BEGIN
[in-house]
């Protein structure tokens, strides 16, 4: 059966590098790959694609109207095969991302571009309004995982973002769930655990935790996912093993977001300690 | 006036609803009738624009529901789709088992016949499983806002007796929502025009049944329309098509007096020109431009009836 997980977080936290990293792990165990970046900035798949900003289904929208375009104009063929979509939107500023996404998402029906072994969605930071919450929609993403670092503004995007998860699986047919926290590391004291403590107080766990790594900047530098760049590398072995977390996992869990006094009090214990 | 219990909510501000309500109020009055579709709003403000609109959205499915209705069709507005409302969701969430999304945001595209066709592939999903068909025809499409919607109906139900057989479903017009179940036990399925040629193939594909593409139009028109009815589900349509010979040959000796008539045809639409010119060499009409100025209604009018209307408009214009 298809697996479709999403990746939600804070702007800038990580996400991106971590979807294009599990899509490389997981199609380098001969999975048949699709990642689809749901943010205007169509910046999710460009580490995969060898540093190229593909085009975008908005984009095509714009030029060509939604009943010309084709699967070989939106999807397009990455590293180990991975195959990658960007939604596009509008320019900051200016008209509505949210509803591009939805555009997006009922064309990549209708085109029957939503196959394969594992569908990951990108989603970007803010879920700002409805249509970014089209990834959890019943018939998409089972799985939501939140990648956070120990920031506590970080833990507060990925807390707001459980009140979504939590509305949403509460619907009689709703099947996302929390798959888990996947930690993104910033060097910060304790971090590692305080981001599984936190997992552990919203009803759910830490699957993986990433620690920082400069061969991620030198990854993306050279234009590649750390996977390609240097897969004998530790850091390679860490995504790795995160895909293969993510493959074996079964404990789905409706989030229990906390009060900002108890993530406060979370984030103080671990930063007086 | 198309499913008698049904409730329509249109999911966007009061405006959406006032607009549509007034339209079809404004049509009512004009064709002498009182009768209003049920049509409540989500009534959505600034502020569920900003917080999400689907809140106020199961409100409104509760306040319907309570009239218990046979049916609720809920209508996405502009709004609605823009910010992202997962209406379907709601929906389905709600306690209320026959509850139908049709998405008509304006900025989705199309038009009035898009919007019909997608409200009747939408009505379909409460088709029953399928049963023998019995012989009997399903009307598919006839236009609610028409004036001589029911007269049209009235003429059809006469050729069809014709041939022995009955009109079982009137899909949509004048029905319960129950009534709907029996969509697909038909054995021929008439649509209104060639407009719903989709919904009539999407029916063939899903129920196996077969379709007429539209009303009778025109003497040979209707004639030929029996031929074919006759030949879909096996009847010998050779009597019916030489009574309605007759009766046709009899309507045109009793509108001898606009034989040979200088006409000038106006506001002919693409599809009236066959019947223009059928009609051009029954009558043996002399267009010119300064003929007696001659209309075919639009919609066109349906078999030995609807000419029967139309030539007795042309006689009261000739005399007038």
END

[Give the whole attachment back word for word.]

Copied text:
[in-house]
């Protein structure tokens, strides 16, 4: 059966590098790959694609109207095969991302571009309004995982973002769930655990935790996912093993977001300690 | 006036609803009738624009529901789709088992016949499983806002007796929502025009049944329309098509007096020109431009009836 997980977080936290990293792990165990970046900035798949900003289904929208375009104009063929979509939107500023996404998402029906072994969605930071919450929609993403670092503004995007998860699986047919926290590391004291403590107080766990790594900047530098760049590398072995977390996992869990006094009090214990 | 219990909510501000309500109020009055579709709003403000609109959205499915209705069709507005409302969701969430999304945001595209066709592939999903068909025809499409919607109906139900057989479903017009179940036990399925040629193939594909593409139009028109009815589900349509010979040959000796008539045809639409010119060499009409100025209604009018209307408009214009 298809697996479709999403990746939600804070702007800038990580996400991106971590979807294009599990899509490389997981199609380098001969999975048949699709990642689809749901943010205007169509910046999710460009580490995969060898540093190229593909085009975008908005984009095509714009030029060509939604009943010309084709699967070989939106999807397009990455590293180990991975195959990658960007939604596009509008320019900051200016008209509505949210509803591009939805555009997006009922064309990549209708085109029957939503196959394969594992569908990951990108989603970007803010879920700002409805249509970014089209990834959890019943018939998409089972799985939501939140990648956070120990920031506590970080833990507060990925807390707001459980009140979504939590509305949403509460619907009689709703099947996302929390798959888990996947930690993104910033060097910060304790971090590692305080981001599984936190997992552990919203009803759910830490699957993986990433620690920082400069061969991620030198990854993306050279234009590649750390996977390609240097897969004998530790850091390679860490995504790795995160895909293969993510493959074996079964404990789905409706989030229990906390009060900002108890993530406060979370984030103080671990930063007086 | 198309499913008698049904409730329509249109999911966007009061405006959406006032607009549509007034339209079809404004049509009512004009064709002498009182009768209003049920049509409540989500009534959505600034502020569920900003917080999400689907809140106020199961409100409104509760306040319907309570009239218990046979049916609720809920209508996405502009709004609605823009910010992202997962209406379907709601929906389905709600306690209320026959509850139908049709998405008509304006900025989705199309038009009035898009919007019909997608409200009747939408009505379909409460088709029953399928049963023998019995012989009997399903009307598919006839236009609610028409004036001589029911007269049209009235003429059809006469050729069809014709041939022995009955009109079982009137899909949509004048029905319960129950009534709907029996969509697909038909054995021929008439649509209104060639407009719903989709919904009539999407029916063939899903129920196996077969379709007429539209009303009778025109003497040979209707004639030929029996031929074919006759030949879909096996009847010998050779009597019916030489009574309605007759009766046709009899309507045109009793509108001898606009034989040979200088006409000038106006506001002919693409599809009236066959019947223009059928009609051009029954009558043996002399267009010119300064003929007696001659209309075919639009919609066109349906078999030995609807000419029967139309030539007795042309006689009261000739005399007038």